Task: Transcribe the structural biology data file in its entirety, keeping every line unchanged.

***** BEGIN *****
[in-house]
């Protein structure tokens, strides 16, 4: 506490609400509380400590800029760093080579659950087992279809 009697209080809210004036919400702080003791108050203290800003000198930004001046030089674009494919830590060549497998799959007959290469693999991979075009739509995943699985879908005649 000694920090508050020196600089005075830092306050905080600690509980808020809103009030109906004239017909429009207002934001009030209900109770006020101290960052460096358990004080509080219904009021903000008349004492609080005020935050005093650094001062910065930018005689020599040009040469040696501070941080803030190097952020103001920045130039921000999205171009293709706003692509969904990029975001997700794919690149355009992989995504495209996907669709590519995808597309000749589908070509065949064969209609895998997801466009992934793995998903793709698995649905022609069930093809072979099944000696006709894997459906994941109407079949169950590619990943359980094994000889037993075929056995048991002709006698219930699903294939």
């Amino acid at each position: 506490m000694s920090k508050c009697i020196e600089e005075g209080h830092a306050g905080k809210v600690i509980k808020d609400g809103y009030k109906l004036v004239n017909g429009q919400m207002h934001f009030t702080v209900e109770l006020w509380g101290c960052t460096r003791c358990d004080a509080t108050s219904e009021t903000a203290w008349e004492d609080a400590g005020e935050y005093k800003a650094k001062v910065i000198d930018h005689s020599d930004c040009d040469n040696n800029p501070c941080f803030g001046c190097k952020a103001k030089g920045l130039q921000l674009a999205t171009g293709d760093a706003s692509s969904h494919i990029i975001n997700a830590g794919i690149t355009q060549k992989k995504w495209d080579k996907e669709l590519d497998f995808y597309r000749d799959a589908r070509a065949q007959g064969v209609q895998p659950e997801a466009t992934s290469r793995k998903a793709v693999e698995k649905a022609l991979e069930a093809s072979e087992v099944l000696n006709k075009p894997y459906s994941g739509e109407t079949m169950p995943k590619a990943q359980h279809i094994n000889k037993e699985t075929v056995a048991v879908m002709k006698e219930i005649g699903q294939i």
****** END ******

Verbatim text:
[in-house]
């Protein structure tokens, strides 16, 4: 506490609400509380400590800029760093080579659950087992279809 009697209080809210004036919400702080003791108050203290800003000198930004001046030089674009494919830590060549497998799959007959290469693999991979075009739509995943699985879908005649 000694920090508050020196600089005075830092306050905080600690509980808020809103009030109906004239017909429009207002934001009030209900109770006020101290960052460096358990004080509080219904009021903000008349004492609080005020935050005093650094001062910065930018005689020599040009040469040696501070941080803030190097952020103001920045130039921000999205171009293709706003692509969904990029975001997700794919690149355009992989995504495209996907669709590519995808597309000749589908070509065949064969209609895998997801466009992934793995998903793709698995649905022609069930093809072979099944000696006709894997459906994941109407079949169950590619990943359980094994000889037993075929056995048991002709006698219930699903294939």
């Amino acid at each position: 506490m000694s920090k508050c009697i020196e600089e005075g209080h830092a306050g905080k809210v600690i509980k808020d609400g809103y009030k109906l004036v004239n017909g429009q919400m207002h934001f009030t702080v209900e109770l006020w509380g101290c960052t460096r003791c358990d004080a509080t108050s219904e009021t903000a203290w008349e004492d609080a400590g005020e935050y005093k800003a650094k001062v910065i000198d930018h005689s020599d930004c040009d040469n040696n800029p501070c941080f803030g001046c190097k952020a103001k030089g920045l130039q921000l674009a999205t171009g293709d760093a706003s692509s969904h494919i990029i975001n997700a830590g794919i690149t355009q060549k992989k995504w495209d080579k996907e669709l590519d497998f995808y597309r000749d799959a589908r070509a065949q007959g064969v209609q895998p659950e997801a466009t992934s290469r793995k998903a793709v693999e698995k649905a022609l991979e069930a093809s072979e087992v099944l000696n006709k075009p894997y459906s994941g739509e109407t079949m169950p995943k590619a990943q359980h279809i094994n000889k037993e699985t075929v056995a048991v879908m002709k006698e219930i005649g699903q294939i």